As I was sitting in Pivaz, getting myself acquainted with the menu, I was reminded just how predictable my dining habits have become. As you know, I eat out often and I love to try new places, but I naturally gravitate towards certain cuisines – usually some sort of modern European or Asian fare. Those two loose categories alone encompass many styles so we’re definitely not eating the same thing all the time, but I have noticed that there are some cuisines I never ever choose on my own. Turkish is definitely one of them, which explains why half the dishes at Pivaz read like gibberish to me.
In order to decipher the menu, I gave a certain someone the night off from ‘official plus one’ duties and enlisted the help of someone who I knew was a fan of Turkish food. The words borek, sarma and cacik might have meant nothing to me, but when I saw her nod approvingly at the range of dishes on offer, I knew she was the right person for the job. I ordered the wine, she took the lead on the food, and before we had barely caught up on what we did over Christmas, the starters had arrived.
We might have ordered more adventurously if I were any sort of a connoisseur of Turkish food, but this was not an occasion for the obscure, unusual dishes. I wanted the classics and I wanted a bit of everything so a sharing platter seemed logical. Like I said, I was expecting a bit, but what we got was actually a lot. Borek, grilled halloumi, sarma, about four different dips and bread. What good would those dips be without a basket of warm, fluffy Turkish bread? I dove straight in and wasted no time ripping off a chunk and covering them with the intriguing avocado humus, not a hybrid I’d ever had before but would be happy to eat again. My learned friend loved the saksuka, made from eggplant, green and red peppers, and onions, whereas I couldn’t get enough of the sweet and piquant chargrilled red pepper and feta dip.
I find halloumi is a difficult beast to master despite being such a robust cheese. Grilled just the right amount and it’s rich, slightly oozy and quite delicious; go that little bit over and suddenly it’s rubbery, squeaky and quite unpleasant. This one was on the cusp but I was partly to blame for getting sidetracked by the borek and not attending to the halloumi straight away, I should know better! Speaking of the borek, I thought the crisp rolls of filo filled with creamy spinach and cheese were simply delicious. Less appealing were the sarma, vine leaves filled with rice, pine nuts and raisins; we both found the strong cinnamon and general sweetness did not agree with our tastebuds.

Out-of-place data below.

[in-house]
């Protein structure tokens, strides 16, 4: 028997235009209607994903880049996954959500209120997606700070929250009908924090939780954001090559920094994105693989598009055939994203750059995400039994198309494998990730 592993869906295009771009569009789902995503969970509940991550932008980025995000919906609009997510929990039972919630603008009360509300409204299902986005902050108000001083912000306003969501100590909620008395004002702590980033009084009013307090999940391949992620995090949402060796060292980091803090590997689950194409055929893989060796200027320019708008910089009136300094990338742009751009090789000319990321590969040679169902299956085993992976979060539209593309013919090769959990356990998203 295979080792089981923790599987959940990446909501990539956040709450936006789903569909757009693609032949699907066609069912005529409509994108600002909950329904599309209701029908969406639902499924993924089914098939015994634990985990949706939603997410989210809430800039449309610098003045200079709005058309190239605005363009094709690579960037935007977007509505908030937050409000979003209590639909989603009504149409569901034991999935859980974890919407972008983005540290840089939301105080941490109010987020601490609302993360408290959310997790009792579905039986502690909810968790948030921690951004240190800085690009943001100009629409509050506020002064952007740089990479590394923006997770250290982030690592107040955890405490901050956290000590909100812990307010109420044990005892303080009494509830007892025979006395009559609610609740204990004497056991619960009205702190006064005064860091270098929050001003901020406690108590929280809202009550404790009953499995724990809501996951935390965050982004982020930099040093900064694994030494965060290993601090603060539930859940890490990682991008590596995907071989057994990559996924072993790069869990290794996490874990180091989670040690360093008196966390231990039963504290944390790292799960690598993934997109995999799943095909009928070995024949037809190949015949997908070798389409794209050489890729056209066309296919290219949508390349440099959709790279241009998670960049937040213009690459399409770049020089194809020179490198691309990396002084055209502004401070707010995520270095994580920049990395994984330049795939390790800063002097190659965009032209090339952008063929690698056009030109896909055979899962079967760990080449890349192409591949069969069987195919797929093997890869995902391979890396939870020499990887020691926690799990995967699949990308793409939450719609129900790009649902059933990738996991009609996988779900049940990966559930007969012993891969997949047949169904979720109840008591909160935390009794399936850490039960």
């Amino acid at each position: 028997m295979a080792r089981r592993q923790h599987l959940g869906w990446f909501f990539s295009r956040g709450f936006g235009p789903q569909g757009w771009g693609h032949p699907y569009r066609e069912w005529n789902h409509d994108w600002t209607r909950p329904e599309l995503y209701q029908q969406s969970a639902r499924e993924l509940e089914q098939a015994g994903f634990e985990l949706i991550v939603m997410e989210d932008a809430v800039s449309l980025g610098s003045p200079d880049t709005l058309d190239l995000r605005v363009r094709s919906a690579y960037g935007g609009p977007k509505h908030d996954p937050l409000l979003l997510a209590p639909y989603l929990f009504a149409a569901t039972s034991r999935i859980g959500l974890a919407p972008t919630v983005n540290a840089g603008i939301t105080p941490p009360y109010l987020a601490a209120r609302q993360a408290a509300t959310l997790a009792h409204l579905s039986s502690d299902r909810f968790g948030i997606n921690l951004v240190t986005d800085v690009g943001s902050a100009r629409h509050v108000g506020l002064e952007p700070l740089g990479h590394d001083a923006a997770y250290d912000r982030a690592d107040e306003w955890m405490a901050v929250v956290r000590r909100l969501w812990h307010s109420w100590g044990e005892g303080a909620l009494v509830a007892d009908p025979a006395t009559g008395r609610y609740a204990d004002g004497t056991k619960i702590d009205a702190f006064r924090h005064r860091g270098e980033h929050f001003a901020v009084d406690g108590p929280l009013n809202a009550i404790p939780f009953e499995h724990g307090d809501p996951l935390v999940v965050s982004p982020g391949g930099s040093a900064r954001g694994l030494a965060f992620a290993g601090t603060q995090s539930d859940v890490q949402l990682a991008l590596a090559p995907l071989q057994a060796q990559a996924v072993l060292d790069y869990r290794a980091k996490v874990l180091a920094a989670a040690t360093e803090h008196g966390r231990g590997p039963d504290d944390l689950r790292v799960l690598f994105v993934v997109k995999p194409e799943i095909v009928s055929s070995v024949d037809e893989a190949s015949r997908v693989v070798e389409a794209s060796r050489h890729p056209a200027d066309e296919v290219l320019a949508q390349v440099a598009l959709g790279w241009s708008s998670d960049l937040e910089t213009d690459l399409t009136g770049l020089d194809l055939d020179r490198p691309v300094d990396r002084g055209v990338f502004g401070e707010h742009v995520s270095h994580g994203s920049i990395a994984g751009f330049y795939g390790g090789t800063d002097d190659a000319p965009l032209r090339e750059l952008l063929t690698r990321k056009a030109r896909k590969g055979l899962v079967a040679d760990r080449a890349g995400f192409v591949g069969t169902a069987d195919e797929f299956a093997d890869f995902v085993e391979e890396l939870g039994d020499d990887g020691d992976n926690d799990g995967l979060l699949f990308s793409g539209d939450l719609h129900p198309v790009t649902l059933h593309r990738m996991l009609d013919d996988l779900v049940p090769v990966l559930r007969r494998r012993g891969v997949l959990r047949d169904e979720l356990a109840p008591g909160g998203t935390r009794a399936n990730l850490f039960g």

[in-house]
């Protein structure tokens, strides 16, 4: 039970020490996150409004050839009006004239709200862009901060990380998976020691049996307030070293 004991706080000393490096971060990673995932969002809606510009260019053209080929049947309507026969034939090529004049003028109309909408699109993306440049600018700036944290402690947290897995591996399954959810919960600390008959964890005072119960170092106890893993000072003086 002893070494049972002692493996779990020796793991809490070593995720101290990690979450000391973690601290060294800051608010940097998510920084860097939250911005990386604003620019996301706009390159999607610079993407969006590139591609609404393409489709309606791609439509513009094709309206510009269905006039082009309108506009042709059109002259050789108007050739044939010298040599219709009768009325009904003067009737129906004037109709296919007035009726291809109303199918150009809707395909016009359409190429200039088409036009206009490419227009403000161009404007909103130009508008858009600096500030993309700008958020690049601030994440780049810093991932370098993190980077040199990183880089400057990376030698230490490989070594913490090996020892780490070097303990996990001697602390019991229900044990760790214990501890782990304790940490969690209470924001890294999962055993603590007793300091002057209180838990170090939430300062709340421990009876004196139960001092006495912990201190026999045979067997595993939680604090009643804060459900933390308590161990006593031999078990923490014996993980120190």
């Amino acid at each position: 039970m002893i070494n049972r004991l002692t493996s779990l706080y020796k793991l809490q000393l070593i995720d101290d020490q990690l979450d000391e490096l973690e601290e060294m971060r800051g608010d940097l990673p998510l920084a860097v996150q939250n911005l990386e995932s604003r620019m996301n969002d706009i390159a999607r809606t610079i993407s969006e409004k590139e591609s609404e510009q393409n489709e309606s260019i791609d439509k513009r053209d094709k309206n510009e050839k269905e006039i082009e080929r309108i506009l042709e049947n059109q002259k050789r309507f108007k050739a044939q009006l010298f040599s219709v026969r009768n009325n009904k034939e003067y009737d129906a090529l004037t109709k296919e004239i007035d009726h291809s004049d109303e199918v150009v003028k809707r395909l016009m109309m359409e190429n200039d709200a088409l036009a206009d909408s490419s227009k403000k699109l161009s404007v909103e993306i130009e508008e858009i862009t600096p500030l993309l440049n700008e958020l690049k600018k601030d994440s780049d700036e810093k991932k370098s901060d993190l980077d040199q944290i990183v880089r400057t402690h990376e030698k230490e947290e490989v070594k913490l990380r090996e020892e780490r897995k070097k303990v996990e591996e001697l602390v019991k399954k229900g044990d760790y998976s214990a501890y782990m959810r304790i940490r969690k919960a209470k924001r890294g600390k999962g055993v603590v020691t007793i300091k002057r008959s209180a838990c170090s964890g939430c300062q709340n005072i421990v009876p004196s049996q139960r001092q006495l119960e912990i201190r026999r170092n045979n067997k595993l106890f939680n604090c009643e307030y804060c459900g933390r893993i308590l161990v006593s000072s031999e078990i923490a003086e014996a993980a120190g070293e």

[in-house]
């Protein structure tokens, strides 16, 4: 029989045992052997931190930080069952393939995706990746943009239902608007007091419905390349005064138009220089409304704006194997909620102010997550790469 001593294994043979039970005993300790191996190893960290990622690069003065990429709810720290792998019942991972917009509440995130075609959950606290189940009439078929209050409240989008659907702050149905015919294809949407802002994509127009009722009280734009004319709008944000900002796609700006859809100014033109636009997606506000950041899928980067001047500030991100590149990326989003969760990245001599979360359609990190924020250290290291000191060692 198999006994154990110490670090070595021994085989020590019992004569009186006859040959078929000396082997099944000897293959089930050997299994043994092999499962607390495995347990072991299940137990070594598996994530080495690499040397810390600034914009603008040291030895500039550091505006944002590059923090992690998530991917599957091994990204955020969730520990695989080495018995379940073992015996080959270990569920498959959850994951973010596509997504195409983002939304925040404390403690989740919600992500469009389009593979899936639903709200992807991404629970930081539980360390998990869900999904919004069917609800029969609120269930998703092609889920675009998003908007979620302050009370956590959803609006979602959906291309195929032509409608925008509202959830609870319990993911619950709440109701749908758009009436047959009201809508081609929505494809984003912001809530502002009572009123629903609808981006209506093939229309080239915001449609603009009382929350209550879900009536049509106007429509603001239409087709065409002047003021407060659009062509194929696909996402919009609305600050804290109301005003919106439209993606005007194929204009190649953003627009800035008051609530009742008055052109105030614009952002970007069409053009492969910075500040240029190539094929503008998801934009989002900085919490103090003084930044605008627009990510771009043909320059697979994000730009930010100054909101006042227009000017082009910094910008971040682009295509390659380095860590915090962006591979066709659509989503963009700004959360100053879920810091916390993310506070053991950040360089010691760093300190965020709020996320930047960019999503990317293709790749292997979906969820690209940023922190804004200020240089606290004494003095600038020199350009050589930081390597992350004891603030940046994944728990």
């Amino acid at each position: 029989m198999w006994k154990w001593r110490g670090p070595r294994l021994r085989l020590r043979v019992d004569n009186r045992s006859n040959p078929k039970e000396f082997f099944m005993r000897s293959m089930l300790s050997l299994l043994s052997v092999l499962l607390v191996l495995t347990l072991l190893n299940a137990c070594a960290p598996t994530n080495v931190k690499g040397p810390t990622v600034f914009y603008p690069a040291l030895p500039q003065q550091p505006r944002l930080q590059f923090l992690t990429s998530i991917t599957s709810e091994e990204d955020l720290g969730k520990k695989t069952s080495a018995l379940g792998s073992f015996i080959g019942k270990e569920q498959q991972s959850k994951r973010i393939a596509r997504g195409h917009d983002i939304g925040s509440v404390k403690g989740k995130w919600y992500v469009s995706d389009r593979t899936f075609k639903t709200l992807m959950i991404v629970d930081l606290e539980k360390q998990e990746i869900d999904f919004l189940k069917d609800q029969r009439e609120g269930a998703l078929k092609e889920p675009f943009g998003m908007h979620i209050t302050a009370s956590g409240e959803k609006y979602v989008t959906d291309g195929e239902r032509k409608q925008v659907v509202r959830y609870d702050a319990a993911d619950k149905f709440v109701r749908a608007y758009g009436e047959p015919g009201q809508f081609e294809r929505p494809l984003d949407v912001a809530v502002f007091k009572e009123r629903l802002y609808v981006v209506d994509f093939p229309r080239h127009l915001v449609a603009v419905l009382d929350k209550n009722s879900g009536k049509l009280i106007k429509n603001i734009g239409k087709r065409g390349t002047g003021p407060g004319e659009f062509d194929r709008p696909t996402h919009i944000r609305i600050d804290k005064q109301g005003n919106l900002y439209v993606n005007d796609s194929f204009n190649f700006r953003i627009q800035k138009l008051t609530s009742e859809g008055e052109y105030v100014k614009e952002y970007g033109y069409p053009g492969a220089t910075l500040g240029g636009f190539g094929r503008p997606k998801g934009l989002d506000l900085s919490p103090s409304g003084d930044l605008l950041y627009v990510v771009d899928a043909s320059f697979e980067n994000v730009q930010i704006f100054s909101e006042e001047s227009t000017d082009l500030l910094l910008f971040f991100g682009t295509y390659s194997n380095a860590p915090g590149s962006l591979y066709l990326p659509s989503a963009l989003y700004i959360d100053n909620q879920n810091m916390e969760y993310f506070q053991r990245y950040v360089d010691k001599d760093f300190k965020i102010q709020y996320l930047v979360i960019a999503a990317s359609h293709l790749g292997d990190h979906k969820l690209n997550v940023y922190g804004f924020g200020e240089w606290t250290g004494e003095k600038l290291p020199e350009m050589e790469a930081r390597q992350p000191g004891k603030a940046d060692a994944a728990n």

After all this, there were still the mains to come and these weren’t shy in size either. We couldn’t resist the Pivaz Special because our waiter’s description of the dish made it sound utterly heavenly. Unfortunately, it didn’t quite live up to my expectations. I loved the gargantuan king prawns, butterflied and cooked to perfection, however I found the white wine and cream sauce which coated the prawns and rice, a touch too heavy. That said, it’s still worthy of the ‘special’ status but Pivaz should take my advice and serve it on a piping hot plate, and you in turn should eat it quickly… don’t try to take lots of (terrible) photos as I did, it will leave your dish cold and claggy.
We also ordered the iskender because ‘any Turkish restaurant worth visiting’ can make a decent iskender. I have no idea whether Pivaz’s version was passable or better by Turkish standards, but it most definitely excelled by mine. Traditionally, this dish consists of thinly sliced lamb and pieces of pita covered with a tomato sauce and yoghurt but this one consisted of lamb mince, as well as cubes of lamb and chicken, which really bulked up the dish. The meat was nice and tender but what I loved most was the slight spiciness of the sauce and the way the pita pieces soaked it up, making them a little chewy. This dish looked a mess but it was so hearty and comforting, I could eat over and over again.
After conquering this mountain of food, we didn’t even contemplate dessert, although I was very tempted by the baklava. Instead, we took advantage of the relaxed atmosphere and continued our chatter a little while longer with a cup of tea until we were able to move again! I still have a lot to learn about Turkish cuisine so more tasting is definitely in order, but this feast at Pivaz has convinced me to change my dining habits to include a few more meals with mezzes and iskenders!
Do you like Turkish cuisine? Do you have some cuisines you naturally gravitate towards?
Thanks to Pivaz in Hackney for my Turkish food education, but as always, all opinions are mine and mine alone!